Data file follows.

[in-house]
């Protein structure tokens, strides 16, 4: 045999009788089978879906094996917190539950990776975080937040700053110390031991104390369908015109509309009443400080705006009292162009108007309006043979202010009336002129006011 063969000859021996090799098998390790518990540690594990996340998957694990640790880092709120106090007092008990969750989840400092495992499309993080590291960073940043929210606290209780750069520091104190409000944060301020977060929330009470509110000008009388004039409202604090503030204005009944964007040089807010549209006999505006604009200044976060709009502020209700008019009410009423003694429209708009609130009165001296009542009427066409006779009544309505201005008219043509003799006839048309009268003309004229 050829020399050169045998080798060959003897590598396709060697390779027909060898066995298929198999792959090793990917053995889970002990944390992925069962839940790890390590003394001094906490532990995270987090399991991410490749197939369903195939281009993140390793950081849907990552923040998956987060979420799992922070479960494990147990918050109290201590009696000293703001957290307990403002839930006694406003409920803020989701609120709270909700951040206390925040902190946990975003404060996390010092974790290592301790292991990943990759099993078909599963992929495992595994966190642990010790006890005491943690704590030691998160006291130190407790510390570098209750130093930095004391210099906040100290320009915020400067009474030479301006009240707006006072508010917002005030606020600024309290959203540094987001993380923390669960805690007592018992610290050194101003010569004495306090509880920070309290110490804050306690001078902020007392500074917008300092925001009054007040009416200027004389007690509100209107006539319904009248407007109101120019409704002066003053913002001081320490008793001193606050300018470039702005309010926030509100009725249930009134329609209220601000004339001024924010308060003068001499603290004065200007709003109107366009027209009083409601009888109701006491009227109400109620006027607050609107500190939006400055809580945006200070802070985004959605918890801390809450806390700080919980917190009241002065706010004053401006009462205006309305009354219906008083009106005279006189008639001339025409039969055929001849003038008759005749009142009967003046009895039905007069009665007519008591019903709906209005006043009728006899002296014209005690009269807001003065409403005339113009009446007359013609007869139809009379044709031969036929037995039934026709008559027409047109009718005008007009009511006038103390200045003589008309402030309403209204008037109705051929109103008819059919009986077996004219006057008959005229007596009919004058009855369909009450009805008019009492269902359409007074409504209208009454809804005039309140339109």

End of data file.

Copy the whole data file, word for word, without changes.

[in-house]
């Protein structure tokens, strides 16, 4: 045999009788089978879906094996917190539950990776975080937040700053110390031991104390369908015109509309009443400080705006009292162009108007309006043979202010009336002129006011 063969000859021996090799098998390790518990540690594990996340998957694990640790880092709120106090007092008990969750989840400092495992499309993080590291960073940043929210606290209780750069520091104190409000944060301020977060929330009470509110000008009388004039409202604090503030204005009944964007040089807010549209006999505006604009200044976060709009502020209700008019009410009423003694429209708009609130009165001296009542009427066409006779009544309505201005008219043509003799006839048309009268003309004229 050829020399050169045998080798060959003897590598396709060697390779027909060898066995298929198999792959090793990917053995889970002990944390992925069962839940790890390590003394001094906490532990995270987090399991991410490749197939369903195939281009993140390793950081849907990552923040998956987060979420799992922070479960494990147990918050109290201590009696000293703001957290307990403002839930006694406003409920803020989701609120709270909700951040206390925040902190946990975003404060996390010092974790290592301790292991990943990759099993078909599963992929495992595994966190642990010790006890005491943690704590030691998160006291130190407790510390570098209750130093930095004391210099906040100290320009915020400067009474030479301006009240707006006072508010917002005030606020600024309290959203540094987001993380923390669960805690007592018992610290050194101003010569004495306090509880920070309290110490804050306690001078902020007392500074917008300092925001009054007040009416200027004389007690509100209107006539319904009248407007109101120019409704002066003053913002001081320490008793001193606050300018470039702005309010926030509100009725249930009134329609209220601000004339001024924010308060003068001499603290004065200007709003109107366009027209009083409601009888109701006491009227109400109620006027607050609107500190939006400055809580945006200070802070985004959605918890801390809450806390700080919980917190009241002065706010004053401006009462205006309305009354219906008083009106005279006189008639001339025409039969055929001849003038008759005749009142009967003046009895039905007069009665007519008591019903709906209005006043009728006899002296014209005690009269807001003065409403005339113009009446007359013609007869139809009379044709031969036929037995039934026709008559027409047109009718005008007009009511006038103390200045003589008309402030309403209204008037109705051929109103008819059919009986077996004219006057008959005229007596009919004058009855369909009450009805008019009492269902359409007074409504209208009454809804005039309140339109």